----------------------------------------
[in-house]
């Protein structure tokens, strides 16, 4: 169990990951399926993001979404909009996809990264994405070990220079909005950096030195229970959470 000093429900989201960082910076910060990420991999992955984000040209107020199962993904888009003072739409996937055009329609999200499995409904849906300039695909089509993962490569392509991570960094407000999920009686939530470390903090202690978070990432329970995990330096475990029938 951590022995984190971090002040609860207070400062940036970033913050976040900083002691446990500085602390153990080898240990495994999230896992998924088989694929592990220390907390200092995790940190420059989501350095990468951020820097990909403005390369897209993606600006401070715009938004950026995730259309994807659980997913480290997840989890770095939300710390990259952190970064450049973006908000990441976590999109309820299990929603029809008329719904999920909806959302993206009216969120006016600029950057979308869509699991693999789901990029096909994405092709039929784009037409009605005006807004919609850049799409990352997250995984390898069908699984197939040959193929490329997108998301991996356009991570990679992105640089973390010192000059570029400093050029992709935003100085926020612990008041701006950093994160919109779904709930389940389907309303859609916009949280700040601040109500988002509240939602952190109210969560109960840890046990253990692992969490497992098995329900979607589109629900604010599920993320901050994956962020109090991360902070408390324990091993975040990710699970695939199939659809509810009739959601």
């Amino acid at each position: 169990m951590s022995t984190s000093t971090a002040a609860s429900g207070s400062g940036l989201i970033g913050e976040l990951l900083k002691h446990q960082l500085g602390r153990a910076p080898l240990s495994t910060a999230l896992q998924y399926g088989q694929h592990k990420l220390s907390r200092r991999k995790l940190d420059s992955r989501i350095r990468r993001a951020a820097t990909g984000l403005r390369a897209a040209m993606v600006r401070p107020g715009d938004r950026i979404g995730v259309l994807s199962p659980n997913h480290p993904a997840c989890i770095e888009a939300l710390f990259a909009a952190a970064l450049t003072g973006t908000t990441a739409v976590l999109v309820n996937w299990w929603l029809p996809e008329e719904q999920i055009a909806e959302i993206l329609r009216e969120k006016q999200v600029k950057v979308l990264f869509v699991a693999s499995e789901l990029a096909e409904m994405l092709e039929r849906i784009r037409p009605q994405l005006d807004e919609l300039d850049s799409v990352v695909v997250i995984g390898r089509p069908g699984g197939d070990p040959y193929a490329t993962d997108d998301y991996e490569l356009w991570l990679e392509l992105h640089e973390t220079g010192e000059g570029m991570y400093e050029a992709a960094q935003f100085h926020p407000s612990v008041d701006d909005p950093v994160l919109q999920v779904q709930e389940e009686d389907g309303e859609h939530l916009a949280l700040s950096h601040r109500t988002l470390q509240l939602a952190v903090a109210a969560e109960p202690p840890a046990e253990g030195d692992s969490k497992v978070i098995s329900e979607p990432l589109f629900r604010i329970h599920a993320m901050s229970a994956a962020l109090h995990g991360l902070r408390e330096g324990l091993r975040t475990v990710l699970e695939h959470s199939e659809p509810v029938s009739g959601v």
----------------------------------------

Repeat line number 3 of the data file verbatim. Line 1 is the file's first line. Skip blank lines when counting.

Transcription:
């Amino acid at each position: 169990m951590s022995t984190s000093t971090a002040a609860s429900g207070s400062g940036l989201i970033g913050e976040l990951l900083k002691h446990q960082l500085g602390r153990a910076p080898l240990s495994t910060a999230l896992q998924y399926g088989q694929h592990k990420l220390s907390r200092r991999k995790l940190d420059s992955r989501i350095r990468r993001a951020a820097t990909g984000l403005r390369a897209a040209m993606v600006r401070p107020g715009d938004r950026i979404g995730v259309l994807s199962p659980n997913h480290p993904a997840c989890i770095e888009a939300l710390f990259a909009a952190a970064l450049t003072g973006t908000t990441a739409v976590l999109v309820n996937w299990w929603l029809p996809e008329e719904q999920i055009a909806e959302i993206l329609r009216e969120k006016q999200v600029k950057v979308l990264f869509v699991a693999s499995e789901l990029a096909e409904m994405l092709e039929r849906i784009r037409p009605q994405l005006d807004e919609l300039d850049s799409v990352v695909v997250i995984g390898r089509p069908g699984g197939d070990p040959y193929a490329t993962d997108d998301y991996e490569l356009w991570l990679e392509l992105h640089e973390t220079g010192e000059g570029m991570y400093e050029a992709a960094q935003f100085h926020p407000s612990v008041d701006d909005p950093v994160l919109q999920v779904q709930e389940e009686d389907g309303e859609h939530l916009a949280l700040s950096h601040r109500t988002l470390q509240l939602a952190v903090a109210a969560e109960p202690p840890a046990e253990g030195d692992s969490k497992v978070i098995s329900e979607p990432l589109f629900r604010i329970h599920a993320m901050s229970a994956a962020l109090h995990g991360l902070r408390e330096g324990l091993r975040t475990v990710l699970e695939h959470s199939e659809p509810v029938s009739g959601v």